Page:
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Endor Rebel weathering methods

 
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Stroker ()
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PostPosted: Mon Aug 28, 2017 3:30 am    Post subject: Endor Rebel weathering methods Reply with quote

I've weathered a ton of armour however I don't know what the best methods are for my ERT. Any tips on the boots,gaiters,and vest?
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jthatcher (Jim Thatcher)
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PostPosted: Mon Aug 28, 2017 12:08 pm    Post subject: Reply with quote

A lot of people recommend natural weathering. Stomp around in the woods for a while and get them nice and dirty!
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OddViking ()
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PostPosted: Sun Nov 05, 2017 3:39 am    Post subject: Reply with quote

I love how the costumes of Star Wars have good weathering, and the Endor Trooper are good and dirty. I see a lot of Endor troopers on here with clean vests and gloves, and I think it is missing that lived-in look that the costumes have. I just finished my ERT, so here are a few techniques to weather without using dirt:

Weathering tutorial

First off, look at these movie costumes. The gaiters are really dirty, the gloves are filthy, and the vests are heavily grimed. This is what the Endor Rebel Trooper costume should be aspiring to:



Think about HOW it would get dirty

When you are weathering, don't just throw on paint in splotches all over, think about how an item would get dirty from use. Edges that get touched would have some grime. Glove palms get dirty, but also the cuffs from pulling them on and off with the other dirty glove. Gaiters splash in mud, so would be most dirty at the bottom, and splatter should come from below (so lay them flat and fling paint from a low angle to mimic that splatter). The slash pockets in the vest would be dirty on the top edge, and behind the pocket from dirty hands and objects being put in. And don't forget the ring of dirt around the shirt, and cuffs of the long sleeve shirt. If you are using the watered down acrylic, paint it on and then wipe it off so it stays in the cracks like real dirt does. Look at old converse shoes, how the white rubber gets dirty in all of the texture. Look at dirty work clothes, and see how things like a mechanic's coveralls get oiler at the sleeve cuffs, and around the pockets. Take some 150 grit sandpaper to some edges, and on your elbows and knees, to fuzz up those parts that get more wear on your own clothes.

Method 1 - acrylic paint



I use three colors of Liquitex Basics acrylic paint: Ivory black (sparingly), Raw Umber (majority), and Burnt Umber (sparingly). I put all three in a pan or tupperware near each other, and add some water. Using a thumb-width brush, mix them loosely with each other, but don't fully mix any of it. Daub into the water first, daub into some dark brown, and daub back into water and paint on the edges of the gaiters. Keep splashing back into water often (add more water into your pan) a few times as you go, the first layer should be fairly transparent. You can see some marks that look like faint circles with darker edges, and this is what that first layer should look like. Get some patches of redder staining, some darker, and keep adding splashes. Spatter by shaking the brush or hitting the brush against your finger. You can do your gloves at the same time by wearing them through this whole process. It will look too dark at first from the water, but let it dry and see what it really looks like. The key is to do it a bit, let it dry a few hours, do it some more, and let it dry. If you put too much, wash it with some water right a way and rub it with a rag, and it will thin out. The third pass you use the paint without much water to get the really dark mud, and this should mostly be on the edges and at the bottom around the heels. Same with boots. As you go, paint it on, and then wipe it off periodically on things like the rubber, so it stays in the cracks like real dirt.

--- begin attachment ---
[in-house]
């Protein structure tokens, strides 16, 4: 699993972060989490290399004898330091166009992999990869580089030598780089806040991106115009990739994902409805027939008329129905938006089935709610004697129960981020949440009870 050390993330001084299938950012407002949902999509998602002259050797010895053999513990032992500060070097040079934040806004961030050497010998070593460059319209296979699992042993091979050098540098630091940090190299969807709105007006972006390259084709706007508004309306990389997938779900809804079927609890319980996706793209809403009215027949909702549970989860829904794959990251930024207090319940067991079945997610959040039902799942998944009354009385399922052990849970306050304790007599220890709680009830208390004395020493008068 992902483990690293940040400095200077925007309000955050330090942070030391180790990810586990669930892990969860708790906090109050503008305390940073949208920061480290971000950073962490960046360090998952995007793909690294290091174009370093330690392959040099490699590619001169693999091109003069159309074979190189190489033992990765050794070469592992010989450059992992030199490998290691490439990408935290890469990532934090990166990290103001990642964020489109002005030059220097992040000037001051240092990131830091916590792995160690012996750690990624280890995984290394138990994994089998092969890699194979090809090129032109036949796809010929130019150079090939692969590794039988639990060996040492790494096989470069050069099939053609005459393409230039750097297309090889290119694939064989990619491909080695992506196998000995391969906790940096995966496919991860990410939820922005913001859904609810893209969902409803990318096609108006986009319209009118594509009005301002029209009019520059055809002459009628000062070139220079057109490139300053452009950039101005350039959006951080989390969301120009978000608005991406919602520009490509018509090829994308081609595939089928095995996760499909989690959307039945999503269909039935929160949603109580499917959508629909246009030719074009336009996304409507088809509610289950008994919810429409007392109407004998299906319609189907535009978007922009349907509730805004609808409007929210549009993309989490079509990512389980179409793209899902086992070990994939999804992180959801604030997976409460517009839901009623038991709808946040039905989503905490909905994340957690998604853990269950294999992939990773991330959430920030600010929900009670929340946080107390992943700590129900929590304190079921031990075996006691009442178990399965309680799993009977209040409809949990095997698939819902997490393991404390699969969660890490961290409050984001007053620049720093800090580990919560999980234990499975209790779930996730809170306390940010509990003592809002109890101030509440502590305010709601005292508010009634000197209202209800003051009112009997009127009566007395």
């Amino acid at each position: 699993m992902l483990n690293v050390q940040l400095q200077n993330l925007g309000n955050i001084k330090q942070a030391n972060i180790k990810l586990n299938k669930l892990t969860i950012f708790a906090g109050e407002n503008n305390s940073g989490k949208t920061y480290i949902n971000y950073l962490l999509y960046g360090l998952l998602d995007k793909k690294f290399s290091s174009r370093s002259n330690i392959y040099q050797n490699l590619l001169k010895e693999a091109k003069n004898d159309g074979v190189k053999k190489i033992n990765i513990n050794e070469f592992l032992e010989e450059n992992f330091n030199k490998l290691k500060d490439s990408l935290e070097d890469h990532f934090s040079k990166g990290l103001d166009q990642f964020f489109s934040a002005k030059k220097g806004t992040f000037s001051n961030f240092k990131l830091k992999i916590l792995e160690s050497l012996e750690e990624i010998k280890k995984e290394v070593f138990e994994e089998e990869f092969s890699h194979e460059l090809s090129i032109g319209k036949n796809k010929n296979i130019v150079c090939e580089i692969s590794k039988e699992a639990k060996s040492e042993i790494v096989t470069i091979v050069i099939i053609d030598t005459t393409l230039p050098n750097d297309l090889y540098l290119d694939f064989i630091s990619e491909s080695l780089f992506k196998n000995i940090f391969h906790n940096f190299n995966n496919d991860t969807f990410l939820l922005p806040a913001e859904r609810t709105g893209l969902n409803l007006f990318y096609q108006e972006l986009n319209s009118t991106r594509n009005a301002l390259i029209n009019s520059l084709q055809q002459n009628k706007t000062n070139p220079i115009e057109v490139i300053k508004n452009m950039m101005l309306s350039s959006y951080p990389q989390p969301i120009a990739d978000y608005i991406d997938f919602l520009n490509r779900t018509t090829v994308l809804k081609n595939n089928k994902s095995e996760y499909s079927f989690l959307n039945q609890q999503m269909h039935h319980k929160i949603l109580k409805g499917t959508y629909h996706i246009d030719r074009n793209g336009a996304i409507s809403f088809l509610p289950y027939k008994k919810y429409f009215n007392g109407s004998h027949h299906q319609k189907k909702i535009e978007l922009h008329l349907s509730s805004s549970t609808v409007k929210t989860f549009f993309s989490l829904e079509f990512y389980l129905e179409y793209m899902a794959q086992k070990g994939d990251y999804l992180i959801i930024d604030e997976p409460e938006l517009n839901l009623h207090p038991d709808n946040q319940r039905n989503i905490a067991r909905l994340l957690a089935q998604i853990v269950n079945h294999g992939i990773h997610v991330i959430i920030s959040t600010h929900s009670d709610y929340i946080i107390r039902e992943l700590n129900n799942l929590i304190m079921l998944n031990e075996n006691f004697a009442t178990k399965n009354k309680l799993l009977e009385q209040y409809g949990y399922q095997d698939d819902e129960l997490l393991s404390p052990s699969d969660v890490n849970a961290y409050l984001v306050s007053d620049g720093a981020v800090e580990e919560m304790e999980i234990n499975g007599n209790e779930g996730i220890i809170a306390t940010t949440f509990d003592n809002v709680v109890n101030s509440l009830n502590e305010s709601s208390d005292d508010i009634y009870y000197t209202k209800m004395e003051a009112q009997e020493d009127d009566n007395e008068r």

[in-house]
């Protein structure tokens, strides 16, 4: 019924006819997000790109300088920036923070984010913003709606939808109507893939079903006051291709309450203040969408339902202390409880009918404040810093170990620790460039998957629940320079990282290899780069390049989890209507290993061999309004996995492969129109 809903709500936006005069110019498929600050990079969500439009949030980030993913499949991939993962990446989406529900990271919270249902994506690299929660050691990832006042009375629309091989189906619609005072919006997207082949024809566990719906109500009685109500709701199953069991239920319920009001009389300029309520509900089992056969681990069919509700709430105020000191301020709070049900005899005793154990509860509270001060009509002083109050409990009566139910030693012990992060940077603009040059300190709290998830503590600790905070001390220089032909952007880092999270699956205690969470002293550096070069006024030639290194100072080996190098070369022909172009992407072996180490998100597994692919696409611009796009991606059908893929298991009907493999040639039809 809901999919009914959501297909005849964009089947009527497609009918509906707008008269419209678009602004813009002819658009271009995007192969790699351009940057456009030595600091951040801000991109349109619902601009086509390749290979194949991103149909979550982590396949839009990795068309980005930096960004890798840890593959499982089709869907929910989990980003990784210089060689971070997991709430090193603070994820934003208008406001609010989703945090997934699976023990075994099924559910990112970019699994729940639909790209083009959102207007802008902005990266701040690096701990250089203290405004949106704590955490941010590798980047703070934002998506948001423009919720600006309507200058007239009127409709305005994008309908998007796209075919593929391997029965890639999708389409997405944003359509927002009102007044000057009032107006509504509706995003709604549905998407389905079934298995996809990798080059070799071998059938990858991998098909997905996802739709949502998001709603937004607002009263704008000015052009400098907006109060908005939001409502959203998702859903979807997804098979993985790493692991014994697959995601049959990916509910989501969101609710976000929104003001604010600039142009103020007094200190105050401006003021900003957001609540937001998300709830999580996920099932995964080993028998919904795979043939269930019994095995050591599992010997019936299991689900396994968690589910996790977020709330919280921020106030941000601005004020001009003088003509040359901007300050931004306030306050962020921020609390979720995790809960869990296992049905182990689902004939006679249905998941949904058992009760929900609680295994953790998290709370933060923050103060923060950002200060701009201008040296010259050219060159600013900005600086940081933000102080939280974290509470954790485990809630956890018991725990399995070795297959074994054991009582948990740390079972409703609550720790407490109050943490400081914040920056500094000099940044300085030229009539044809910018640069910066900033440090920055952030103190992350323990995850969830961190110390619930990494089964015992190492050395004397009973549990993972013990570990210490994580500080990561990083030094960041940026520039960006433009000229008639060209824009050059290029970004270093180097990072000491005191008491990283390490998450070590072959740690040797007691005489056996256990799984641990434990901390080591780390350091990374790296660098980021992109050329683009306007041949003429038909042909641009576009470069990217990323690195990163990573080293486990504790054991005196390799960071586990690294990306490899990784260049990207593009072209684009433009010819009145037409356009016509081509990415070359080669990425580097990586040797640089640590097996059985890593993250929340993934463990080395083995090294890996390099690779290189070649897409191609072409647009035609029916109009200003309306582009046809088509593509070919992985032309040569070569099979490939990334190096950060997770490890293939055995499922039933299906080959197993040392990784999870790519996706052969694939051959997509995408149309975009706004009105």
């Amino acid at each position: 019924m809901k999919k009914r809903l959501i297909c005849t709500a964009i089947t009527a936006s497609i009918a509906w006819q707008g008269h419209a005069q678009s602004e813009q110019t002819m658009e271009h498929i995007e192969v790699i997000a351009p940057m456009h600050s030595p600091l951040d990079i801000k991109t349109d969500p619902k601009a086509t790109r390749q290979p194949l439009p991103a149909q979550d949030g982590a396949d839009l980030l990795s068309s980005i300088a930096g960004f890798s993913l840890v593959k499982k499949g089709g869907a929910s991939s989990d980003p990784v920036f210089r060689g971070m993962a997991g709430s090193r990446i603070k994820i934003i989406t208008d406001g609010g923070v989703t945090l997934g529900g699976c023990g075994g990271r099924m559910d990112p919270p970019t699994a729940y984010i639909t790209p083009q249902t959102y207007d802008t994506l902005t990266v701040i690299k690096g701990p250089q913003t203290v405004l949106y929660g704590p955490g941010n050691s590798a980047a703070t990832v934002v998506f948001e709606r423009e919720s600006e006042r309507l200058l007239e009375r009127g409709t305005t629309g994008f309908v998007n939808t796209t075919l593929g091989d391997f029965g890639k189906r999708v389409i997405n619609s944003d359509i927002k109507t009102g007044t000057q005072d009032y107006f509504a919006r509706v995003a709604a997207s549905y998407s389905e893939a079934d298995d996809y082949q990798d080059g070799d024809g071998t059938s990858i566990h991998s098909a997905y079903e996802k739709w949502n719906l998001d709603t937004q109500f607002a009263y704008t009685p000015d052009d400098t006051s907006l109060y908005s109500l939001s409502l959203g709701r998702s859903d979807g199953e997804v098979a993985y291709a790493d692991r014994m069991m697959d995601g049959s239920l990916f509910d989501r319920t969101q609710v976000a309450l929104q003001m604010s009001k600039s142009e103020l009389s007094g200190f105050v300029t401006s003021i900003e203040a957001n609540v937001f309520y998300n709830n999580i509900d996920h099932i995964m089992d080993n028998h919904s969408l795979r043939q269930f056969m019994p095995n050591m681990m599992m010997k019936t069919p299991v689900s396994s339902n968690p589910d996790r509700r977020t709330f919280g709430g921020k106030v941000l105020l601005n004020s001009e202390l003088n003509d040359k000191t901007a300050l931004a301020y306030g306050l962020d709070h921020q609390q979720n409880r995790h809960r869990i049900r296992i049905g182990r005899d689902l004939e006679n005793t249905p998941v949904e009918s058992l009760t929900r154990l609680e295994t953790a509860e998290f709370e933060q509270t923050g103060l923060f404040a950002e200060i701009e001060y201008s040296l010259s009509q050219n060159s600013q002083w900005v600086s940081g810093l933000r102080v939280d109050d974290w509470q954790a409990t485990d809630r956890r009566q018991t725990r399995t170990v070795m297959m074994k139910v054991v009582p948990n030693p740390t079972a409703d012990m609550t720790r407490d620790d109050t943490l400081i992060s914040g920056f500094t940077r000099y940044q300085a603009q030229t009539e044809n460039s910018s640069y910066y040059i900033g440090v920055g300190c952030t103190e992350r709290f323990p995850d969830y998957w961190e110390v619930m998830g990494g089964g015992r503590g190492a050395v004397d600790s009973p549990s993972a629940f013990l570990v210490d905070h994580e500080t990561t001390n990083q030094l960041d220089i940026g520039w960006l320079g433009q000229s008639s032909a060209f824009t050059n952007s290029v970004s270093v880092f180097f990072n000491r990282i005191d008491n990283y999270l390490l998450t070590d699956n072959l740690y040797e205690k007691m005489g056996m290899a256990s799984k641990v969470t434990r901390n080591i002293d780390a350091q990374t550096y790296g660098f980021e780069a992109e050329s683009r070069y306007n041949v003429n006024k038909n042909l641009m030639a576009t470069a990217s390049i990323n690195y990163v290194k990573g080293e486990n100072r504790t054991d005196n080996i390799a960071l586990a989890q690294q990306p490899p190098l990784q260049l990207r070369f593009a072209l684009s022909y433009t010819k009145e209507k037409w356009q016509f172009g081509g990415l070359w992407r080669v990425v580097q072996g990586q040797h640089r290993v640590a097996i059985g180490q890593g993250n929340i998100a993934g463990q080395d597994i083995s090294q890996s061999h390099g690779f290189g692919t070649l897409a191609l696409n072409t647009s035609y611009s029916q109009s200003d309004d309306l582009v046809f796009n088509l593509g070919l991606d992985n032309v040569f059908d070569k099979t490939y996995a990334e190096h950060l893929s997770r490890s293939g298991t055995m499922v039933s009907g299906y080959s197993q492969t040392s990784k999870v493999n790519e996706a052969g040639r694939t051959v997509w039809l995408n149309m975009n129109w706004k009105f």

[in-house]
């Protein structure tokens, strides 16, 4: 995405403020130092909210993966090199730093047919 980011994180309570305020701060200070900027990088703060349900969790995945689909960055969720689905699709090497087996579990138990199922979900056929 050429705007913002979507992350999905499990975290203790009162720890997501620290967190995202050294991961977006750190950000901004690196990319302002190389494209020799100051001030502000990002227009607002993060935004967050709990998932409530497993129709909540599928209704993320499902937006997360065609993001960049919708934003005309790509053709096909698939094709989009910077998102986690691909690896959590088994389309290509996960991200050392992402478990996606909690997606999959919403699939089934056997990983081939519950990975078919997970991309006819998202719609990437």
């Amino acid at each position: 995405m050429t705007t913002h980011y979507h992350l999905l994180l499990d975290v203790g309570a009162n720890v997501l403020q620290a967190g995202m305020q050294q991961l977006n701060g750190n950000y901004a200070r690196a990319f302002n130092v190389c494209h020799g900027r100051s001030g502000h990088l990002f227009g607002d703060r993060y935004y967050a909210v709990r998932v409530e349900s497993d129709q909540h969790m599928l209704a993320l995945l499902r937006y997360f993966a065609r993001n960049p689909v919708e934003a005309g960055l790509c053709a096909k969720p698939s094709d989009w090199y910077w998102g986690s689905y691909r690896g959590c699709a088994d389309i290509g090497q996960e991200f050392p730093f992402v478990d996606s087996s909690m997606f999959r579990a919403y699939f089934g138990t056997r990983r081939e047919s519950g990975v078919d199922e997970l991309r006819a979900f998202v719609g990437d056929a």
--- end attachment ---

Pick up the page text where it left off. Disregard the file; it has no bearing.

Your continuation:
Method 2 - Design Master spray paint

I asked a friend who does movie props what to use, and he said the Design Master spray paint (the same you use for the cammo, find it at craft stores like Michael's) has this color called "Glossy Wood Tone" and it is a great light brown. You can layer it on lightly, and this is the fastest way to add grime to the vest and long-sleeved shirt, the soft cap, and other parts.



You can see the before and after. It looks darker when you first spray it, but ten minutes later it will lighten a bit. See how the collar looks like one that has been worn and sweat in for a few days in the woods.

Tea Dying:

I tried some tea dying, but it didn't have much effect. You brew a pot with about 6-8 tea bags, and after it cools "paint" and spatter on, or even submerge some cloths in it. Very faint, but it does give some irregular staining here and there.

Distress Ink

I also tried some "Distress Ink" that you can find at craft stores and Michaels, but again, it was fairly faint and hard to cover large areas. You pat it on, and then mist with water. It is on my rig, but not as easy or fast as the Design Master spray. It comes in lots of colors and variety packs, but start with faint ones first.